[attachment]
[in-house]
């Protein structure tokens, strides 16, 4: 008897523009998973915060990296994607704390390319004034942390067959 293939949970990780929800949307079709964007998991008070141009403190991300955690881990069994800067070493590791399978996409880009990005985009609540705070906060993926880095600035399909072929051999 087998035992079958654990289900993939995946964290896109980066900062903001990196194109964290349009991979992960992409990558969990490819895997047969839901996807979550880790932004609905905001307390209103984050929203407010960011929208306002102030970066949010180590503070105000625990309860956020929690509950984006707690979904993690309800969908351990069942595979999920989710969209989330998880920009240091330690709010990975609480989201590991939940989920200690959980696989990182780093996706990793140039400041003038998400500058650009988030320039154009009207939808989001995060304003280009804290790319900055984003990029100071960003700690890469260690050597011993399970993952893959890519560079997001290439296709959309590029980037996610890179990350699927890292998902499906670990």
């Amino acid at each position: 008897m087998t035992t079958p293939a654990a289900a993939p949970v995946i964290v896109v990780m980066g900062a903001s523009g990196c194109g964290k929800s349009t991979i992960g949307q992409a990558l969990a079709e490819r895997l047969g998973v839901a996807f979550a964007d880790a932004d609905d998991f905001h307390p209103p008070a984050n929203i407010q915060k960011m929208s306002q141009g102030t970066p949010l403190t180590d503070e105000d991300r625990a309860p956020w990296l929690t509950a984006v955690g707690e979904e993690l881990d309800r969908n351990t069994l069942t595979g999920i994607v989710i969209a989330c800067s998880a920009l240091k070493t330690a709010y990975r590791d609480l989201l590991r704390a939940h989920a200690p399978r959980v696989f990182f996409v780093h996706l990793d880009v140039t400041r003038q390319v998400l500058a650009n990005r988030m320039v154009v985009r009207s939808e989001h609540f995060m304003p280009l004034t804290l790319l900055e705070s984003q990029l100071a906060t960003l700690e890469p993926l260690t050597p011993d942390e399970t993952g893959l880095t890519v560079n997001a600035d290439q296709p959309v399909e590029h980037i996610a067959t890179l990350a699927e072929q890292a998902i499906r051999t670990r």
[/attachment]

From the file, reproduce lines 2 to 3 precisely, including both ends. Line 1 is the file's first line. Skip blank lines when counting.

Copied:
């Protein structure tokens, strides 16, 4: 008897523009998973915060990296994607704390390319004034942390067959 293939949970990780929800949307079709964007998991008070141009403190991300955690881990069994800067070493590791399978996409880009990005985009609540705070906060993926880095600035399909072929051999 087998035992079958654990289900993939995946964290896109980066900062903001990196194109964290349009991979992960992409990558969990490819895997047969839901996807979550880790932004609905905001307390209103984050929203407010960011929208306002102030970066949010180590503070105000625990309860956020929690509950984006707690979904993690309800969908351990069942595979999920989710969209989330998880920009240091330690709010990975609480989201590991939940989920200690959980696989990182780093996706990793140039400041003038998400500058650009988030320039154009009207939808989001995060304003280009804290790319900055984003990029100071960003700690890469260690050597011993399970993952893959890519560079997001290439296709959309590029980037996610890179990350699927890292998902499906670990």
């Amino acid at each position: 008897m087998t035992t079958p293939a654990a289900a993939p949970v995946i964290v896109v990780m980066g900062a903001s523009g990196c194109g964290k929800s349009t991979i992960g949307q992409a990558l969990a079709e490819r895997l047969g998973v839901a996807f979550a964007d880790a932004d609905d998991f905001h307390p209103p008070a984050n929203i407010q915060k960011m929208s306002q141009g102030t970066p949010l403190t180590d503070e105000d991300r625990a309860p956020w990296l929690t509950a984006v955690g707690e979904e993690l881990d309800r969908n351990t069994l069942t595979g999920i994607v989710i969209a989330c800067s998880a920009l240091k070493t330690a709010y990975r590791d609480l989201l590991r704390a939940h989920a200690p399978r959980v696989f990182f996409v780093h996706l990793d880009v140039t400041r003038q390319v998400l500058a650009n990005r988030m320039v154009v985009r009207s939808e989001h609540f995060m304003p280009l004034t804290l790319l900055e705070s984003q990029l100071a906060t960003l700690e890469p993926l260690t050597p011993d942390e399970t993952g893959l880095t890519v560079n997001a600035d290439q296709p959309v399909e590029h980037i996610a067959t890179l990350a699927e072929q890292a998902i499906r051999t670990r």